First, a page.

Jurassic Perennials

Jurassic Perennials Featured Image
The large leaves of Prairie dock (Silphium terebinthaceum) add a bold look to a native perennial planting.

Most garden perennials are bit players, chiming in with their month or two of bloom before fading from the scene. That’s why every perennial border can use a few plants that provide spring-to-fall presence. Among the best such plants are the giant-leaved perennials profiled below. Their lush, bold foliage provides ample interest and structure throughout the growing season, while the flowers of other plants flit by.

Large-Leaved Perennials For Shade

Big, Bold Hosta (Hosta spp.)

'Sum and Substance'
‘Sum and Substance’ is a classic large hosta for large shady borders.

Of course! Hostas are shade-garden favorites for several reasons. They’re incredibly tough and adaptable, tolerating drought and other forms of abuse (some will even do well in hot sunny niches). They offer showy and sometimes fragrant flowers (e.g., August lily, Hosta plantaginea) that peak during the summer months. But most of all, they produce broad leaves in a wide variety of colors, shapes, textures, and forms. Behemoths such as ‘Sum and Substance’ and ‘Empress Wu’ mature into 4-foot-tall, 6-foot-broad clumps of huge 2-foot-wide leaves. They’re the sort of thing you can build a whole border around.

Rodgersia (Rodgersia spp.)

Rodgersia aesculifolia in summer
Rodgersia aesculifolia has bold leaves and clusters of star-shaped pink flowers in summer.

Quite a few bold-leaved perennials are native to woodlands, where they use their ample foliage to maximize the capture of sparse sunlight. They’re also often partial to damp soil, to compensate for water lost from their leaves via evaporation. So it is with species of Rodgersia. Emerging late in spring, they unfurl large deeply lobed umbrellas that cover gaps left by flagging early spring perennials. The foliage of some Rodgersia varieties flushes in dramatic shades of burgundy and bronze before fading to green in summer. Flowering occurs in early summer in white or pink sprays reminiscent of their rose-family kin, the astilbes.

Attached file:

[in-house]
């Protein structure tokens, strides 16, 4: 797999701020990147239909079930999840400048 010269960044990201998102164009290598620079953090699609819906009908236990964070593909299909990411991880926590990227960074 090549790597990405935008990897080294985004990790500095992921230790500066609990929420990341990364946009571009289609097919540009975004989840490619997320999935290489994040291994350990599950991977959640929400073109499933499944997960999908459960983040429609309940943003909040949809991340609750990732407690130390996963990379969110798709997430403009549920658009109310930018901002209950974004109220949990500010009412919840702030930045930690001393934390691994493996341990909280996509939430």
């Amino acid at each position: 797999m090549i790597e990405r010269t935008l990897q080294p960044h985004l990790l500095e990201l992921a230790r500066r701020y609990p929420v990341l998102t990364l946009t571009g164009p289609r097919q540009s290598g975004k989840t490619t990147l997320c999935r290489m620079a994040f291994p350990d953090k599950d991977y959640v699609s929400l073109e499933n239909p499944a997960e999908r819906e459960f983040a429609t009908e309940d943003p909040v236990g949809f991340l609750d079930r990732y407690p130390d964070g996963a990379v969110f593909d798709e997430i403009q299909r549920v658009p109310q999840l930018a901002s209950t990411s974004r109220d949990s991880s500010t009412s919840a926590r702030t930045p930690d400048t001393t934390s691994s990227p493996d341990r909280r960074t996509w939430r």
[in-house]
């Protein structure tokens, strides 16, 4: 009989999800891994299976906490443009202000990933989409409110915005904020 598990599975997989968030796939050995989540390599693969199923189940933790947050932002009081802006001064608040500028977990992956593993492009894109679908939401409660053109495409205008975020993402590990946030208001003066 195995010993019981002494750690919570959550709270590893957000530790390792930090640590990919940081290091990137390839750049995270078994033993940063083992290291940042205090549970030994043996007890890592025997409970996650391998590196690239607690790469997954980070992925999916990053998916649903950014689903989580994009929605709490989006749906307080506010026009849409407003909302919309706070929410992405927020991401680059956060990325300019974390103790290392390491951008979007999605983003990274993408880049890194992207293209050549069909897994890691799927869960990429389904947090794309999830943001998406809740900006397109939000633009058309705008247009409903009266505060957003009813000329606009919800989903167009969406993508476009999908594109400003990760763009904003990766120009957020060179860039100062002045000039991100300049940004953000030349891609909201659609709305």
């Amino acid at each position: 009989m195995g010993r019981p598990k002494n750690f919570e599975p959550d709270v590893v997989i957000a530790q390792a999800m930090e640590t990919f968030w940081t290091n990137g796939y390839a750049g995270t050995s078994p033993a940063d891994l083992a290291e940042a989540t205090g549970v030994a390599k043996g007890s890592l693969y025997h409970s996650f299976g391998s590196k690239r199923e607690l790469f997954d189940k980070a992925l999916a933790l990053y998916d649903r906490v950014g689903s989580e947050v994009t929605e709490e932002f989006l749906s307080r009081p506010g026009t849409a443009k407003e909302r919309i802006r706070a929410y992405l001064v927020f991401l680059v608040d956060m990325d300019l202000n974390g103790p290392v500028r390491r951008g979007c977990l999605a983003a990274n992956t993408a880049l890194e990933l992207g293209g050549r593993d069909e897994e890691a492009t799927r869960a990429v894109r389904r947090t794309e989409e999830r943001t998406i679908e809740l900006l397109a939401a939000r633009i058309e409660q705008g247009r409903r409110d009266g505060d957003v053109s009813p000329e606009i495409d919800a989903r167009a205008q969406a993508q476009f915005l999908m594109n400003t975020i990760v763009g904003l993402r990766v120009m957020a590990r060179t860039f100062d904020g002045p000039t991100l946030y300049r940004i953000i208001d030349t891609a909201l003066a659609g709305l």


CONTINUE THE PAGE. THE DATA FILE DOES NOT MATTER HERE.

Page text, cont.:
Give your rodgersia a moist, fertile, humus-rich soil, and it will wow you with massive clumps of jagged foliage. To get your soil up to snuff, add a generous amount of Fafard Premium Natural & Organic Compost. Astilboides tabularis – a close relative of Rodgersia – produces equally impressive clumps of rounded leaves, and favors similar conditions.

Umbrella Leaf (Darmera peltata)

Umbrella leaves
Umbrella leaf will add prehistoric looks to any shaded garden.

Also thriving in partial shade and rich moist soil is this Western U.S. native, Darmera peltata, which in favorable sites can grow to 5 feet tall and wide. The 18- to 24-inch-wide leaves arise in late spring on tall stems that attach to the leaf blades at their centers, parasol style. Rounded clusters of pale pink flowers appear on fuzzy stems in early spring, before the leaves break ground. Plants suffer in regions with hot humid summers such as the Southeast United States.

Shredded Umbrella Leaf (Syneilesis aconitifolia)